At this time Flippin had lots of good timber and stave mills offered employment for men looking for work, cutting staves for whiskey barrels or cutting the bolts to make staves.
The whole country was trying to cope with a depression in the 1930's and Flippin was suffering, too. Growth was slow in those years. Early 1940's stripped the town of able-bodied young men. Those not in the service went to the cities for employment and to help in the war effort. Hearts ached in Flippin, as in every other town, for those servicemen injured and killed in the great war. James Clark, Burl and Glen McCracken (brothers), Donald Padgett and Claude Garrigus were among those from the Flippin area who gave their lives.
During the 1930's and 1940's Flippin had a Drug and Sundries Store operated by P. C. Callison, who succeeded Gus and Elbert Butler. There was no pharmacist and the doctor carried his medicine with him to mix when needed. At the Callison's Store groceries, patent medicine, clothing and a good, five-cent ice cream cone could be purchased. Main Street merchants during those years included: W. E. Rose, Grundy Huddleston, Doll Treat, Cal Cornell and Son, L. 0. Sanders and Son, P. W. Huddleston, Nancy J. Daffron's Cafe, Arleigh and Irene McCracken's Cafe, Wood Garage, C & J (Carroll and Johnson) Lumber Company, and A. M. Seawright's Grocery, gas station and first tourist court in Flippin. M. G. Stookey and W. N. Christian operated a store on Main Street for many years and, after their retirement, it was owned and operated by Verlis Rose.
H. F. Wood, better known as "Squire", was a familiar figure in and around Flippin. He served as Justice of the Peace for more than 50 years, preformed many marriage ceremonies, and often held court (for minor offenses). Raymond (Smokey) McVey was the agent for Missouri Pacific Railroad for many years.
One of Flippin's earliest residents and one of its best known and most highly respected citizens Was E. B. (Uncle Ebben) Wood. For many years he was actively engaged in farming and livestock production on the farm east of Highway 178 from Crane Creek on the north to the edge of town on the south, including the school grounds and to the cemetery road on the east. His home, at first, was near the present site of the Lester Wood and Erwin Wood residences. Later a part of the farm and home was sold to Mr. M. A. Mears and Mr. Wood moved to the home on Girard Street where he resided until his death in 1956. In addition Uncle Ebben carried on extensive farming operations on his farm on White River near Denton's Ferry.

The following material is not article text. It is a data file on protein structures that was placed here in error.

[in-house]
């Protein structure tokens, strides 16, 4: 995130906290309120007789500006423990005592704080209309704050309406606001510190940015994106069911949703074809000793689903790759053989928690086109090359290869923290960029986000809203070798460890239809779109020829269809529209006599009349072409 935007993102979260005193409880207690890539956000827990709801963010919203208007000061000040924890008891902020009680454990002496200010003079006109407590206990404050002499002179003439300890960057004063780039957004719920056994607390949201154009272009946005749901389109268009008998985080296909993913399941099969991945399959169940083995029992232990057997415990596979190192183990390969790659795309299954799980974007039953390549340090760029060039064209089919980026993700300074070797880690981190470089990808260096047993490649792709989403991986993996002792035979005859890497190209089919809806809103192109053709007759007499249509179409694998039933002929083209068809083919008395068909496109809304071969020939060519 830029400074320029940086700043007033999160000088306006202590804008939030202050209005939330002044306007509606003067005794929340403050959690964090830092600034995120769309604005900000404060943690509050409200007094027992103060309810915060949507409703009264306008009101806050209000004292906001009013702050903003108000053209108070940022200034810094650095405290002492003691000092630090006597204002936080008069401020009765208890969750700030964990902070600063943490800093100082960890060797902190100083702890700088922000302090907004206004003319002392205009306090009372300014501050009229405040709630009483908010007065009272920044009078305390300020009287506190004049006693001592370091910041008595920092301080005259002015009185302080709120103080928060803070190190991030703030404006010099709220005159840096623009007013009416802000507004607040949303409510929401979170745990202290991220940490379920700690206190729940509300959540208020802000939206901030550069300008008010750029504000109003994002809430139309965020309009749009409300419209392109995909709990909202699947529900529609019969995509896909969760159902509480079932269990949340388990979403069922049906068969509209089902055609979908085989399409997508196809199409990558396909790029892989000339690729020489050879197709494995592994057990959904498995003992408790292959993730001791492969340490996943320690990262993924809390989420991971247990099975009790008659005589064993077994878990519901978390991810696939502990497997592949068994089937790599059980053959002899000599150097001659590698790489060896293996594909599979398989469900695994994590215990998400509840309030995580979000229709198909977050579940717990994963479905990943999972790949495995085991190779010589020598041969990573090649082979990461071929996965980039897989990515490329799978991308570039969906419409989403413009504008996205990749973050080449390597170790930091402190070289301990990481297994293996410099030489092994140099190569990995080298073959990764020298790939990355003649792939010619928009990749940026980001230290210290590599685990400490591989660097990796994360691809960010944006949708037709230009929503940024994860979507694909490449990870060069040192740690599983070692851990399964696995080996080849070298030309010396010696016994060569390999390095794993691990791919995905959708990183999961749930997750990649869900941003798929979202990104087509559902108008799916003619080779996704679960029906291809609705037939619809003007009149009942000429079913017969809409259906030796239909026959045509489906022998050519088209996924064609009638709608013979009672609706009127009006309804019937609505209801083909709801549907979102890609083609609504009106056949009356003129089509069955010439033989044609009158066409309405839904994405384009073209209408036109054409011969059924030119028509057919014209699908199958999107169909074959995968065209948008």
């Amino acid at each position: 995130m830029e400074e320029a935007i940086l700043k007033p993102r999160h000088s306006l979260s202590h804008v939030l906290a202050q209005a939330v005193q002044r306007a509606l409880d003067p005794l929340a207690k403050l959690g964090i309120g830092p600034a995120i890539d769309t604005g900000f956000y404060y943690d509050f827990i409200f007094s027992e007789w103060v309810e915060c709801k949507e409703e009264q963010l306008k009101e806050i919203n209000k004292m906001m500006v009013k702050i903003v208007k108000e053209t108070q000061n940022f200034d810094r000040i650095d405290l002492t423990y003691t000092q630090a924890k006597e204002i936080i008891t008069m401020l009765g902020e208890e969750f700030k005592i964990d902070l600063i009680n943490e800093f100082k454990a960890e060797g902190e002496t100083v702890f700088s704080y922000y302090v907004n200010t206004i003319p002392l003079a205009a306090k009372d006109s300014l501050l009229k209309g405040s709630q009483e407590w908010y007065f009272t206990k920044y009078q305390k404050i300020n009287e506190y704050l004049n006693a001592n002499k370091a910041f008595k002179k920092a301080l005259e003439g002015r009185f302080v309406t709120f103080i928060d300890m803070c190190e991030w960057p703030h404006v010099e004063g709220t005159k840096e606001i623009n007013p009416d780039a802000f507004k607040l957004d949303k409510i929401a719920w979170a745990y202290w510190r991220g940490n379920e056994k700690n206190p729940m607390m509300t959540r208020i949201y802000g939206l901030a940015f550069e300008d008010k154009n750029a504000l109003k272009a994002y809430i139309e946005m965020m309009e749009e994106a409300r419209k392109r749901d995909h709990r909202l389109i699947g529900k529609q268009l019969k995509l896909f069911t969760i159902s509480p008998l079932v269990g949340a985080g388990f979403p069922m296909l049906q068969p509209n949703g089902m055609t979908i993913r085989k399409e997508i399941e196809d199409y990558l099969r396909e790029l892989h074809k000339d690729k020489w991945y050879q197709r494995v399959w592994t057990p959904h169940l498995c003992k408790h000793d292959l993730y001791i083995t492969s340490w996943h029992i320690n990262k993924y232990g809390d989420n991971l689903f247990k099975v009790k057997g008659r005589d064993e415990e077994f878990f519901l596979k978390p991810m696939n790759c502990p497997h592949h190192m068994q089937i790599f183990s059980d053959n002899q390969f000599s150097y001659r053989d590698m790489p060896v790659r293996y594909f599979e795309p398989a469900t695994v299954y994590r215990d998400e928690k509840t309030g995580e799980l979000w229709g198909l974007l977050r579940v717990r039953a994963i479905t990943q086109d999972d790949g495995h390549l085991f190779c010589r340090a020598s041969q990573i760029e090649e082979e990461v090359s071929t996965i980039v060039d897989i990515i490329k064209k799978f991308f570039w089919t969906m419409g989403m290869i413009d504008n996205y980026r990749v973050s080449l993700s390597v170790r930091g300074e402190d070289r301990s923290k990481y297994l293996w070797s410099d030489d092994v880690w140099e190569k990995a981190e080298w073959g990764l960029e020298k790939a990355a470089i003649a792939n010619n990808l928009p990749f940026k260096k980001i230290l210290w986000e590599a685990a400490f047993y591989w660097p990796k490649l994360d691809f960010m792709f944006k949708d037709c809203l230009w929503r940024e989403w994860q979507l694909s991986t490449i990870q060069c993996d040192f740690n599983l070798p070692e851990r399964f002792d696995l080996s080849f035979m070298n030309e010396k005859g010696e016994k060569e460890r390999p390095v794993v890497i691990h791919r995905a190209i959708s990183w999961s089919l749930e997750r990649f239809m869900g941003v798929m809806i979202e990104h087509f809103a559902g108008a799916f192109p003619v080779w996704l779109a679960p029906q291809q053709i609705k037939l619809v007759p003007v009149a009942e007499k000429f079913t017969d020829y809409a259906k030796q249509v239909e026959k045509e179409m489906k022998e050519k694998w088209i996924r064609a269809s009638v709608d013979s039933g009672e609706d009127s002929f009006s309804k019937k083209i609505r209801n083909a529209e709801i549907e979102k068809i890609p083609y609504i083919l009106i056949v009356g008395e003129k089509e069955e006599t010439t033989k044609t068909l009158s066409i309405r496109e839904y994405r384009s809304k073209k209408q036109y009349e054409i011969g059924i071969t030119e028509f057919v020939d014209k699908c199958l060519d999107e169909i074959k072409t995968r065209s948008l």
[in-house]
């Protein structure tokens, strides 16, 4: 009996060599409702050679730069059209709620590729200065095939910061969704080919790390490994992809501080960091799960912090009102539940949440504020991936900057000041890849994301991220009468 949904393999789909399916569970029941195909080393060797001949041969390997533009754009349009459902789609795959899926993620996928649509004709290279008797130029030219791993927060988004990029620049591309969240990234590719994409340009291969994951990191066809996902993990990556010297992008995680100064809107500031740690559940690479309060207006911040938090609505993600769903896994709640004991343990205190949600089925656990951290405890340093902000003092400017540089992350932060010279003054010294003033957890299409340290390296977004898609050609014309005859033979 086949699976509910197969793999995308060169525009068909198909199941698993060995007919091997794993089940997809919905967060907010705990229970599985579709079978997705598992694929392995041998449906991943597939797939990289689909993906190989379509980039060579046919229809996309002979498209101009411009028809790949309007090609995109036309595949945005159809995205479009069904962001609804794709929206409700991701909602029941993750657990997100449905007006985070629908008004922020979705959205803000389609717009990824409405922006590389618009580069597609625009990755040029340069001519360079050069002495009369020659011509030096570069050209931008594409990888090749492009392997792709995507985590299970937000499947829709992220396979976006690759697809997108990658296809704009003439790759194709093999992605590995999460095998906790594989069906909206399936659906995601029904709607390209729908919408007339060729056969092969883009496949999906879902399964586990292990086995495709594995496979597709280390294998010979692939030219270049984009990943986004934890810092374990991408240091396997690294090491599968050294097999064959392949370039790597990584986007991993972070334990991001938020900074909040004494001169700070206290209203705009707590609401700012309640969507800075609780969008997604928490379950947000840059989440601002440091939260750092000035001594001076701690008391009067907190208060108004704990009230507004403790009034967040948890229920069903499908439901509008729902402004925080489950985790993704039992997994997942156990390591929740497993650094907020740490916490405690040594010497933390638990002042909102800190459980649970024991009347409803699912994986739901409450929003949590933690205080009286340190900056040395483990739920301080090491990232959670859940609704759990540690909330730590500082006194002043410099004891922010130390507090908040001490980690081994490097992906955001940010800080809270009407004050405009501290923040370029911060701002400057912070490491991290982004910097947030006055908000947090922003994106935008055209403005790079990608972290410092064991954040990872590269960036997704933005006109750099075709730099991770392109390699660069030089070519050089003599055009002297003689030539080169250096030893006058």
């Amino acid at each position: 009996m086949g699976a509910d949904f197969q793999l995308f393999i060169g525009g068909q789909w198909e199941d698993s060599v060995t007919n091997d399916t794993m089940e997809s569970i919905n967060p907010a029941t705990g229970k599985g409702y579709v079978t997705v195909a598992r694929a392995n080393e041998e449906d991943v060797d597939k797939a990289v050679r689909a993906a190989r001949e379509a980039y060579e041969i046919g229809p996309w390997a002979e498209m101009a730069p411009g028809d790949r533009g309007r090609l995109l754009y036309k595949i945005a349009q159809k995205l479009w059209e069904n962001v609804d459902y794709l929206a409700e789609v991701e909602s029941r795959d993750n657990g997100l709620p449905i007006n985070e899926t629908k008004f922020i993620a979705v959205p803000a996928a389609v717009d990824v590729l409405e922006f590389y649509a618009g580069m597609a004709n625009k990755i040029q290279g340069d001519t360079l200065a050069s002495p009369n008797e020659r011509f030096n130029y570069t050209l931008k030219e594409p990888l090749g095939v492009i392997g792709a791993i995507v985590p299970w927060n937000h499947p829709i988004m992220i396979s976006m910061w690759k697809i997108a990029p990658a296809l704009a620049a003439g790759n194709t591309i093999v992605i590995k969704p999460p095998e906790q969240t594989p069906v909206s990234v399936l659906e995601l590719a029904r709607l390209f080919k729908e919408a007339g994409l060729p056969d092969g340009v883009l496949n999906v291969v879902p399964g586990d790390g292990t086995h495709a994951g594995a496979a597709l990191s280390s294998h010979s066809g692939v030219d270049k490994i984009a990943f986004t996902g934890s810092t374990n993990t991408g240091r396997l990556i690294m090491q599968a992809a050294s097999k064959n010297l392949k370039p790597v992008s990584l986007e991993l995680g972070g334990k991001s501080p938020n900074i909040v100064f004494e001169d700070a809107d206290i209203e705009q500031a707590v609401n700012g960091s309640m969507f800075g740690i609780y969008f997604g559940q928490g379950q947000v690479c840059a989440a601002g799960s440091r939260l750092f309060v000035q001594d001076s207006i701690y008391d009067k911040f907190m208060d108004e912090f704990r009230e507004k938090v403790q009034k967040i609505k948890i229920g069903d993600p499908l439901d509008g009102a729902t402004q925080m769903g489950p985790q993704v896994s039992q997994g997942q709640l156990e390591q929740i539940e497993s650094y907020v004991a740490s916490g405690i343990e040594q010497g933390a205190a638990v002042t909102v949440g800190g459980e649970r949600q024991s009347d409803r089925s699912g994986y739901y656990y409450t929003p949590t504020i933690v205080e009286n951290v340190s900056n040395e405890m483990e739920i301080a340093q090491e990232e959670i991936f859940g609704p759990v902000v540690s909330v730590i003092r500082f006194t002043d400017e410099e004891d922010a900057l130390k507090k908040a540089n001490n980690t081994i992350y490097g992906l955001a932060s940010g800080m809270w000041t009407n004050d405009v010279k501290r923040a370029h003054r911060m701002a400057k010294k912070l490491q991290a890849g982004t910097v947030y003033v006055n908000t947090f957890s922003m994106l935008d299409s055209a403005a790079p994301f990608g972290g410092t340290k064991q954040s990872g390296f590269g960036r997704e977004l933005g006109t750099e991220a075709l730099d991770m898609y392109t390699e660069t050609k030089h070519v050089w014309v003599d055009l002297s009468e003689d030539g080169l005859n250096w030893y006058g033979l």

In his younger days he was a horse fancier and always kept one of the best saddle horses in the county. His love for good horses came in good stead when he was appointed by the U. S. Department of Agriculture to supervise the charging of the government dipping vats in North Central Arkanasas -- including Marion County and most, if not all, of Baxter, Stone and Searcy Counties. He rode the trails and roads alone on horseback at a time when cattle dipping was unpopular and the vats were frequently dynamited. Threats against his life were made but he went about his job, apparently undisturbed, and in time convinced most of the cattlemen that dipping their cattle meant better prices for them and that led to little opposition.
Uncle Ebben never ran for public office in Marion County, but his advice on political affairs was highly desired and he was considered a political power in White River Township.
"Uncle George" Billings was another familiar figure. He lived at Oakland before he came to Flippin and was a mail carrier. At Flippin he hauled the mail from the depot to the post office in a push cart so he was always around the depot at train time. He was awarded the Carnegie Medal and Reward for saving the life of a child (Virginia Hayes) when he grabbed her from a stalled car in the path of an oncoming train. He was injured making the daring rescue and walked with a limp the remainder of his life.
The W N C Theatre was built in 1940 by W. N. Christian. It did a very good business during the war years and while the dam was being built